By Adam Brazeau
CORNWALL, Ontario - A Cornwall mother and local school teacher is leading the charge for autism awareness in the city and eastern Ontario.
Jennifer Fullarton and her five-year-old daughter Karli.
Inspired by her five-year-old daughter, Karli, who was diagnosed with autism when she was just 15 months old, Jennifer Fullarton is marking World Autism Awareness Day on Wednesday in a big way.
Fullarton is coordinating Autism Ontario‚Äôs Raise the Flag campaign for all 87 schools within the Upper Canada District School Board (UCDSB), as she prepares for a two-part fundraising event in mid-April.
The campaign will encourage UCDSB schools to increase awareness about the condition by raising the Autism Ontario flag, providing links to helpful materials outlining how students can support their peers with autism, and videos offering insight into students with autism.
"I'm doing this as a mother of a child who has autism, I didn't realize the impact it was going to make in each school," said Fullarton. "It's overwhelming the e-mails from teachers and principals supporting me with my quest to raise autism awareness in classrooms."
She hopes the message gets to parents who need help dealing with the diagnosis and are looking to secure a normal life for their autistic child. Fullarton says parents need to know the warning signs of the condition as well to ensure their child can receive the necessary care immediately. Thanks to an early diagnosis from her doctor, Karli was referred to see a developmental pediatrician at the Ottawa Children‚Äôs Treatment Centre. Since other parents might have to wait two years to see such a specialist, Fullarton felt extremely fortunate.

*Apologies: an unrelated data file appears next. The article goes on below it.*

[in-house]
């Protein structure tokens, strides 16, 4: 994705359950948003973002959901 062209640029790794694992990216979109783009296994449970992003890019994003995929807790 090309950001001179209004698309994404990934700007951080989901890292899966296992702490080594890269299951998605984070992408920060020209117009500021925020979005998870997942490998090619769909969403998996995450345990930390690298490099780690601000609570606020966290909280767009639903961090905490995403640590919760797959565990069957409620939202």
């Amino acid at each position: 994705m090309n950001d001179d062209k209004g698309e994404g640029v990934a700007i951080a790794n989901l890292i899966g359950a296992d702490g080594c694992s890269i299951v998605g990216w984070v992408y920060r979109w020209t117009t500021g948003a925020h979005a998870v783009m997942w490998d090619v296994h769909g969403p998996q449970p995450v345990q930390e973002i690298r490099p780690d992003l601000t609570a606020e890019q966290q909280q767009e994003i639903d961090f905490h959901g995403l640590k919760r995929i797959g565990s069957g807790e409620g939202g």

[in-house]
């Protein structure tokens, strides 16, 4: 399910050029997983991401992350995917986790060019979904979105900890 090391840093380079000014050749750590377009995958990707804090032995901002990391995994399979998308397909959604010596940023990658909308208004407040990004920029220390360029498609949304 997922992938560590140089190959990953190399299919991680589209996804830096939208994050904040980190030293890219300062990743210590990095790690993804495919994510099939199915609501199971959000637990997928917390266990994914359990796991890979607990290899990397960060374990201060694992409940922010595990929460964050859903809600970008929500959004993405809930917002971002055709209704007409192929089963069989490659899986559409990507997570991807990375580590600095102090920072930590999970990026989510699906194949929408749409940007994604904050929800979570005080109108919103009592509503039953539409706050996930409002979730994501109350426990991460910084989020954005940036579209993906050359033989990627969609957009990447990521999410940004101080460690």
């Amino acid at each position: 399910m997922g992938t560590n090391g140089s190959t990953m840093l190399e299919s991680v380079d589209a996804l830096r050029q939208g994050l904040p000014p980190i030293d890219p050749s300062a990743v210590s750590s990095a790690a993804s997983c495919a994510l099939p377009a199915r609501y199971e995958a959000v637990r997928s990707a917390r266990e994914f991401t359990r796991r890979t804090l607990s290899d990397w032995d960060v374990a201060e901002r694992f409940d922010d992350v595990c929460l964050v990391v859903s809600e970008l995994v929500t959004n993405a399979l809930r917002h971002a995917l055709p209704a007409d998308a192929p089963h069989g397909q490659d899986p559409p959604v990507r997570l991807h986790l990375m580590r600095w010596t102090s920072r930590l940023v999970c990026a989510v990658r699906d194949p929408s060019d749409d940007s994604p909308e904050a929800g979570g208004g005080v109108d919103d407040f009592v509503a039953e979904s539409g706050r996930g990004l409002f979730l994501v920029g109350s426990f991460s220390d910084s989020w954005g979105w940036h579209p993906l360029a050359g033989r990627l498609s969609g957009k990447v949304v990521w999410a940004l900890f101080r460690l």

But when Karli was first diagnosed with Autism Spectrum Disorder (ASD), the shock was overwhelming. Fullarton had to quickly embrace that her daughter was living in an autistic world.
"Karli has never said a word in her life, so it's important that I'm her voice," she said.
The flag campaign is also her way of educating people to help them understand and be more empathetic to children suffering from autism. Taking her daughter to a store is often a difficult task since loud noises or bright lights can cause her a great deal of distress. But what really bothers Fullarton about going shopping with Karli are other people's reactions.
"I wish people would be more understanding and wouldn't stop and stare," she said. "If Karli was ever having a meltdown and someone said 'Is there anything I can help you with?' ‚Äď that would be incredible."
Once Autism Awareness Day is over, the 36-year-old school teacher will be focused on hosting a fundraiser to benefit Autism Ontario on Friday, April 12. The event starts with a charity BBQ and silent auction being held at Beverly Tire on McConnell Avenue from 11 a.m. ‚Äď 2 p.m., followed by a three-course meal at Bar Q at 6 p.m. Tickets are $50.
For more information on the incredible list of silent auction items or to reserve a spot at Bar Q, visit the Autism Awareness BBQ, Dinner and Silent Auction Facebook page.